Members Only

Sunday afternoon, rain showers fall intermittently. In between, the sunlight sprinkles the garden — the most delicious weather for the garden. I read on the front porch couch, the cats wandering between me and my daughter.

I bought this novel to add to the library’s collection — Members Only, by Sameer Panda — after listening to the author on NPR. It’s clever, sharply written, utterly relevant, and its plot hinges on what seems to be a single slip up by the protagonist, but gradually a whole story of circumstances and choice is revealed.

This July, like my garden, I’m soaking up sunlight and rain showers — as if my daughters and I can store these lovely days in our DNA for the long winter yet to come. Why talk about my daughter’s sophomore year? Who knows what will happen in American schools this fall and winter? Like just about everyone else I know, I’ve accepted we’re not headed anywhere, anytime soon or not soon. The ubiquitousness of the disease is a strange kind of leveling field — there’s no longer the wealthier kids my daughter knows who are headed on extended vacations while I suggest to my daughter that she repaint the north side of the house.

While it’s day by day here, as the parent I’m always eyeing that future, and that, perhaps, more than anything else, brings me back to day to day, in this sweet July.


10 thoughts on “Members Only

  1. Your writing is always so wonderfully authentic and reflective; makes me wish I was your next door neighbor joining you to watch the sunset and share what we are both reading. You are intuitive to find things to be grateful for in this time of stasis; who knows what the future holds.

      • Because I – in “these times” – need almost constant emotional/spiritual “support” – I’ve lately been repeatedly listening to Elizabeth Gilbert’s BIG MAGIC and Oprah’s THE PATH MADE CLEAR. I borrowed the audio versions from the library and I find them both so helpful and interesting that I just keep replaying them – and I find I hear/learn something I didn’t catch the first (second,…or seventh) time. I actually bought Oprah’s for my Kindle and I am noticing slight differences in the two versions. I haven’t been able (to find) a fictional piece of literature for a while now; I’d have to give some thought as to what I last read but I do remember one awhile back; Tana French’s THE WITCH ELM – VERY interesting in a psychosocial way. I’ve been leaning toward more non-fiction lately unless I find something REALLY good in fiction. Nice chatting with you!! I did comment once that I am a ‘native’ of Vermont – I fantasize almost daily of moving back but…all my children are in Concord, NH 😔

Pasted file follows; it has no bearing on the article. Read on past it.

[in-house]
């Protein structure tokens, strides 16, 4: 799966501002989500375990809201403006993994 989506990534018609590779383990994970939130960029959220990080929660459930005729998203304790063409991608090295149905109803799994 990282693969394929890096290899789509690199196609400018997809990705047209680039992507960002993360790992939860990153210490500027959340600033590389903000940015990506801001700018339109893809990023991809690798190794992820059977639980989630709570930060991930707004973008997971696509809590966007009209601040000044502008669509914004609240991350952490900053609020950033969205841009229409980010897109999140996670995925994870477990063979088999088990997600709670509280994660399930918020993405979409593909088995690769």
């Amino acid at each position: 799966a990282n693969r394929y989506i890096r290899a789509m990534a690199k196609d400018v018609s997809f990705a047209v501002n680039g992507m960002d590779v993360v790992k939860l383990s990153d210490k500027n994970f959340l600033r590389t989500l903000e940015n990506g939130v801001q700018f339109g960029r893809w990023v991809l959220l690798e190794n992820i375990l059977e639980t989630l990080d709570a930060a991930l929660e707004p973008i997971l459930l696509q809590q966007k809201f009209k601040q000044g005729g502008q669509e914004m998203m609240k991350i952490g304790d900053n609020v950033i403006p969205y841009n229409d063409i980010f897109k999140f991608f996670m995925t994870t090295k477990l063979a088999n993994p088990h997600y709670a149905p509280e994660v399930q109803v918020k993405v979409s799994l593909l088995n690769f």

2. Lovely post, it’s how we are all feeling. My granddaughter, who is 15, said to me this weekend “It’s like we don’t have a future!” Sweet thing. I think it is so hard on the teenagers because their lives are so intertwined with their friends, and little looks, and comments and, rolled eyes, and thoughts, and even looking at what their friends are wearing. I keep telling her this too shall pass, and hope if I say it enough I’ll fully believe it.

  3. KC — I grew up very near Concord, NH. I hadn’t been there for years, as I no longer have any family in southern NH, but I recently took my younger daughter there. I was surprised that the town I grew up in — Goffstown — wasn’t more developed. It looked as good as I remember. I haven’t read Oprah’s book or Tara French — I’ll have to check out both of those. I really loved Gilbert’s book — and also her one on marriage — Commitment. She has a fantastic image about cloth and women’s lives in that one.

    Vermont’s a good place to live these days…..

    • “Commitment” is mentioned in either Chapter 2 or 3 of BIG MAGIC; intriguing tale of real-life magic. Guess what book I found today in the little lending library while walking in the park? Eat, Pray, Love. Couldn’t believe it. I borrowed it.

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